For time periodic problems of pseudo-parabolic equations, according to our survey, expect the early works of Matahashi and Tsutsumi and the recent research of Li et al., there are no other investigations. In [22, 23], Matahashi and Tsutsumi have established the existence theorems of time periodic solutions for the linear case and the semilinear case for with or with , respectively. As for one-dimensional case with for (1.1) and (1.2), we refer to the joint work with two authors of this paper for the existence of nontrivial and nonnegative periodic solutions; see [24].

In this paper, we consider the time periodic problem (1.1) and (1.2) when and . Certainly, some researches focus on the source which has the general form , but here we are quite interested in the special source (which was also studied by many authors, see [9] e.g.) and the existence and nonexistence of nontrivial nonnegative classical periodic solutions in different intervals divided by . It will be shown that, as an important aspect of good viscosity approximation to the corresponding periodic problem of the semilinear heat equation, there still exist two critical values and for the exponent . Precisely speaking, we have the following conclusions(i)There exist at least one positive classical periodic solution in the case (ii)When for , or for with convex domain , there exist at least one nontrivial nonnegative classical periodic solution(iii)When for with star-shaped domain and is independent of , there is no nontrivial and nonnegative periodic solution(iv)For the singular case , only for some special can the problem have positive classical periodic solutions.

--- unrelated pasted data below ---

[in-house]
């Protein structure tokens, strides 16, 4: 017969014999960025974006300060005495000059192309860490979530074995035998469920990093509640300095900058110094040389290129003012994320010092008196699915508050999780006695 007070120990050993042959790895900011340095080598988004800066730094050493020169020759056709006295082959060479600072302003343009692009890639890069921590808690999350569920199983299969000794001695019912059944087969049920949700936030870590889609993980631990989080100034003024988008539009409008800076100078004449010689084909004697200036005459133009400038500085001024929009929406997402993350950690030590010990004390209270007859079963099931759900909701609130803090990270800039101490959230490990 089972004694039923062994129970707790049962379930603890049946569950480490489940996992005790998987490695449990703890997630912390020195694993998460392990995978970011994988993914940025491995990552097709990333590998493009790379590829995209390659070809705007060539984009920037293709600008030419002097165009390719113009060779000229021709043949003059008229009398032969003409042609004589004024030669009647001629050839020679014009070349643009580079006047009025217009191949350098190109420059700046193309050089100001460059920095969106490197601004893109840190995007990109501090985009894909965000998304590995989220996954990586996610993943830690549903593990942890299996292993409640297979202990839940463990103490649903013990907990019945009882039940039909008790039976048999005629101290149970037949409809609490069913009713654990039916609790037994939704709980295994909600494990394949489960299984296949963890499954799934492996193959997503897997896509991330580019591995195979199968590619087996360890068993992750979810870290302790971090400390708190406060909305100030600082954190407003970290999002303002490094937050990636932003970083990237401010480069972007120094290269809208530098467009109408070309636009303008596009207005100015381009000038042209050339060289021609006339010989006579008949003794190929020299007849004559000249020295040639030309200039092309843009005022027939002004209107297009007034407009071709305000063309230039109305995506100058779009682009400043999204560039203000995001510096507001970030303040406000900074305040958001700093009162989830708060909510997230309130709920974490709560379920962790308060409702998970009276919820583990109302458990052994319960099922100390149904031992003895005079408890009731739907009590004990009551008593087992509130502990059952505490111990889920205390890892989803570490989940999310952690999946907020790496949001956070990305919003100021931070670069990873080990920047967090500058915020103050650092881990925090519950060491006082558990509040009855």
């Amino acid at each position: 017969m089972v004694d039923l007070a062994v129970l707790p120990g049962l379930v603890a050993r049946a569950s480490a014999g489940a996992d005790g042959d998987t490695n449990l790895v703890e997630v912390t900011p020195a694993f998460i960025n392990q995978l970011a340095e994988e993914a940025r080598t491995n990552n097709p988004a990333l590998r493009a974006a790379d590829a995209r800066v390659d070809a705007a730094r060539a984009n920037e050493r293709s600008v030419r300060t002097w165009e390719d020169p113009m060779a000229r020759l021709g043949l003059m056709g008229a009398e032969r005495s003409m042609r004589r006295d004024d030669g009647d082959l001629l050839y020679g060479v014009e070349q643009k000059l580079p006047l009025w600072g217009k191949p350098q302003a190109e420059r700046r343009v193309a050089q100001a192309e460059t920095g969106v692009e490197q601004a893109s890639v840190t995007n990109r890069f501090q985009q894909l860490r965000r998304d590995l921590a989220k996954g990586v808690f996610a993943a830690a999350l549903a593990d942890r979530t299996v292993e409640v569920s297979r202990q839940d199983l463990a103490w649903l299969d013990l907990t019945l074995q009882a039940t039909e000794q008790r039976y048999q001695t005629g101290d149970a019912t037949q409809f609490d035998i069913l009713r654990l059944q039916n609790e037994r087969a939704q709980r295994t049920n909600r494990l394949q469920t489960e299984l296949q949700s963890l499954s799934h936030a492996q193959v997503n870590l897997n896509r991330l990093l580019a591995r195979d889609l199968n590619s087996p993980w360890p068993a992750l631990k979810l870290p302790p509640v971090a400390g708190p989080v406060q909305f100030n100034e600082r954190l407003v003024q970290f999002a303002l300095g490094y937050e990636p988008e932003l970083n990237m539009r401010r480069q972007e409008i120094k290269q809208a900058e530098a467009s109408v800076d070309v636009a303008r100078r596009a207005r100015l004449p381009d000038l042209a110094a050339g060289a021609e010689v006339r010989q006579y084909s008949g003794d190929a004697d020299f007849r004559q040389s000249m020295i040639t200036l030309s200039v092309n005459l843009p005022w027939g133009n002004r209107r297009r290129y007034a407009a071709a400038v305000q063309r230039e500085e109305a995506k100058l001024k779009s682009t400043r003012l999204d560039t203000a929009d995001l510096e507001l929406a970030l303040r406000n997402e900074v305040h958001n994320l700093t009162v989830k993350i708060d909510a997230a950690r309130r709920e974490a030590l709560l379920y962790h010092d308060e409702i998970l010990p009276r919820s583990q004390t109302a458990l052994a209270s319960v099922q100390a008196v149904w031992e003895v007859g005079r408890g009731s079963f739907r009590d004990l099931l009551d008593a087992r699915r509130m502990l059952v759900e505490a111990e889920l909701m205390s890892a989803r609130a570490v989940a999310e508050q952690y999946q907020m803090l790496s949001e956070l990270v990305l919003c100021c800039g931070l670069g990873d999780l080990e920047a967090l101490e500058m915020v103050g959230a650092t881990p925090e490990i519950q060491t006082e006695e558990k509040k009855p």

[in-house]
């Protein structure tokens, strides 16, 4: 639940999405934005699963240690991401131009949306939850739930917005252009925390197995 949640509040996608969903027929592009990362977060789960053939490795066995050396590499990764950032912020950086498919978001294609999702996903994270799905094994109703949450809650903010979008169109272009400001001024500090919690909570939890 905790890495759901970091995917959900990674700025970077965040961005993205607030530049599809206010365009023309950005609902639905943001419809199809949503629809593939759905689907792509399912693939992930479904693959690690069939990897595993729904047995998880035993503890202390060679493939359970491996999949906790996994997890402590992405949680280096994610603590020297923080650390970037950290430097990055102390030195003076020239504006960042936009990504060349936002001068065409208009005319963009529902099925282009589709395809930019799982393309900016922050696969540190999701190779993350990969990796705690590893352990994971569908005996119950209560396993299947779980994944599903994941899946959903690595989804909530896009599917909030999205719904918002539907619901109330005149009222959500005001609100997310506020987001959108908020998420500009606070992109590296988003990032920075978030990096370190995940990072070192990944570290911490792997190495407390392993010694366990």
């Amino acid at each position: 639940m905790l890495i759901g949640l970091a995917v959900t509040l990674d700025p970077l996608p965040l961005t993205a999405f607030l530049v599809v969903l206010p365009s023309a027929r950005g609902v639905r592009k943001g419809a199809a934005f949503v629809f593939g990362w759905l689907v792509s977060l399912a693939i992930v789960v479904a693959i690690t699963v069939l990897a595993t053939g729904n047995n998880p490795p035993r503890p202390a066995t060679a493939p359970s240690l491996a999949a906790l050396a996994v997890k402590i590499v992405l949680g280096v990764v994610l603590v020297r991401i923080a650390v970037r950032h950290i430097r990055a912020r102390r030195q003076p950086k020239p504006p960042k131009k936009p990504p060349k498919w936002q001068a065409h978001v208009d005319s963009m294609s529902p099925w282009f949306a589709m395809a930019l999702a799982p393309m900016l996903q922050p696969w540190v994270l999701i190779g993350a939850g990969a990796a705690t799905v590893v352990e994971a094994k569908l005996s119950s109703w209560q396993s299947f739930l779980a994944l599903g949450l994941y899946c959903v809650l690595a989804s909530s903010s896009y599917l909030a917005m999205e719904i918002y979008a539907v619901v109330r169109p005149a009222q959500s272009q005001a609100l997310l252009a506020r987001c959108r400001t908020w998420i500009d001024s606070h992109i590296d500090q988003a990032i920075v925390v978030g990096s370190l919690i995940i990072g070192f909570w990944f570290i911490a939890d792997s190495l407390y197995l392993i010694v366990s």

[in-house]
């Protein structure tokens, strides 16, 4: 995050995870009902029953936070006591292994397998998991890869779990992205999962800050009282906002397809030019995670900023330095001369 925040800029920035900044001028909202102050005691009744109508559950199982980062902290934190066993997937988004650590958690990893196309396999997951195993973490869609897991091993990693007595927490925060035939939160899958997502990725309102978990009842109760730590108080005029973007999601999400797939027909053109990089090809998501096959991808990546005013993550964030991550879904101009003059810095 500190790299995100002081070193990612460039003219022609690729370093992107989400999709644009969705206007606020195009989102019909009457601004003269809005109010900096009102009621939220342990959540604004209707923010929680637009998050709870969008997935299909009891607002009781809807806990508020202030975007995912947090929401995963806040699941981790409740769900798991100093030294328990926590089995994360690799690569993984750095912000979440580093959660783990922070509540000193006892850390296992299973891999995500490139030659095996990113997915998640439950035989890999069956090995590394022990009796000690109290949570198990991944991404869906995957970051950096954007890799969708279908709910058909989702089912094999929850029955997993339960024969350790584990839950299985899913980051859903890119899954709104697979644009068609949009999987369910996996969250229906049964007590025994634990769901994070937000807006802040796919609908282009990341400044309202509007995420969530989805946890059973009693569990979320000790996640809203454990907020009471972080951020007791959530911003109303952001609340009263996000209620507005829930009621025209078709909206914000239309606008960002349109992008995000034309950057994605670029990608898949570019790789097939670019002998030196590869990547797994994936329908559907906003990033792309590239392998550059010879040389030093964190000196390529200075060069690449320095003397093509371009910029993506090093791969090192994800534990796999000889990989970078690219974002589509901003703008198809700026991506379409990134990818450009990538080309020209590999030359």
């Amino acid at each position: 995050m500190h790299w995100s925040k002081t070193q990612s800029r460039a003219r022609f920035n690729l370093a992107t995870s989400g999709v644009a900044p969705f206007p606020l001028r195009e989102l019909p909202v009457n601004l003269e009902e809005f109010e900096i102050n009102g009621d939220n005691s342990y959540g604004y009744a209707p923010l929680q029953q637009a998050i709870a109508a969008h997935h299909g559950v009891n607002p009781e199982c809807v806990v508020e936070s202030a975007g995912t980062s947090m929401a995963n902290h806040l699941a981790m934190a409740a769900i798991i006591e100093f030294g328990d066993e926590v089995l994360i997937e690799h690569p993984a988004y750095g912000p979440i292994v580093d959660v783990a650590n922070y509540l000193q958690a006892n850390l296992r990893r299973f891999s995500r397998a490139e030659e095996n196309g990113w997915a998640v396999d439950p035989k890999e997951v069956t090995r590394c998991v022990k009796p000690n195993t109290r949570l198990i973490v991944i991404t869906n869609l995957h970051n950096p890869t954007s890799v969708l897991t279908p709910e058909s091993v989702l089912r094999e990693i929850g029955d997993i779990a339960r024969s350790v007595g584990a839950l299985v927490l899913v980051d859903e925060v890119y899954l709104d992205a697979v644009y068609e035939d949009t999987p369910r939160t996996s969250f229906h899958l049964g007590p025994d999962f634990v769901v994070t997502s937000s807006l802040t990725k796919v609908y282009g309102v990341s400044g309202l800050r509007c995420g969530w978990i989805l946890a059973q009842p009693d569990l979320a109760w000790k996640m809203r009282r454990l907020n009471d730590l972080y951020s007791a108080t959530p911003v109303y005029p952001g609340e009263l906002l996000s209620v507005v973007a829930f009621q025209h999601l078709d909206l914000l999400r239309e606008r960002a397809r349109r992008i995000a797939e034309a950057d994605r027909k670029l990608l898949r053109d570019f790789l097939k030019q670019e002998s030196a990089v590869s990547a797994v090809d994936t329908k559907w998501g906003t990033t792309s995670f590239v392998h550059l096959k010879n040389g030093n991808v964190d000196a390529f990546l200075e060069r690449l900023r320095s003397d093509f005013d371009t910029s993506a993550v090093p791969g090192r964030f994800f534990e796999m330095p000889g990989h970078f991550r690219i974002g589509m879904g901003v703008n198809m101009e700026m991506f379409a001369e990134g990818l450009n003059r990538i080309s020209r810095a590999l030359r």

From the existing investigations, we can see that, not only for space periodic problem but also for time periodic problem of pseudo-parabolic equations, the results are still far from complete. Specially, notice that pseudo-parabolic equations can be used to describe models which are sensitive to time periodic factors (e.g., seasons), such as aggregating populations [5, 25], and there are some numerical results and analysis of stabilities of solutions [26–28] which indicate that time periodic solutions should exist, so it is reasonable to study the periodic problem (1.1) and (1.2). Our results reveal that the exponents and are consistent with the corresponding semilinear heat equation [12–14, 17]. This fact exactly indicates that the viscous effect of the third-order term is not strong enough to change the exponents. However, due to the existence of the third-order term , the proof is more complicated than the proof for the case . Actually, the viscous term seems to have its own effect [29], and our future work will be with a particular focus on this. Moreover, comparing with the previous works of pseudo-parabolic equations, our conclusions not only coincide with those of [22] but also contain the results of [24].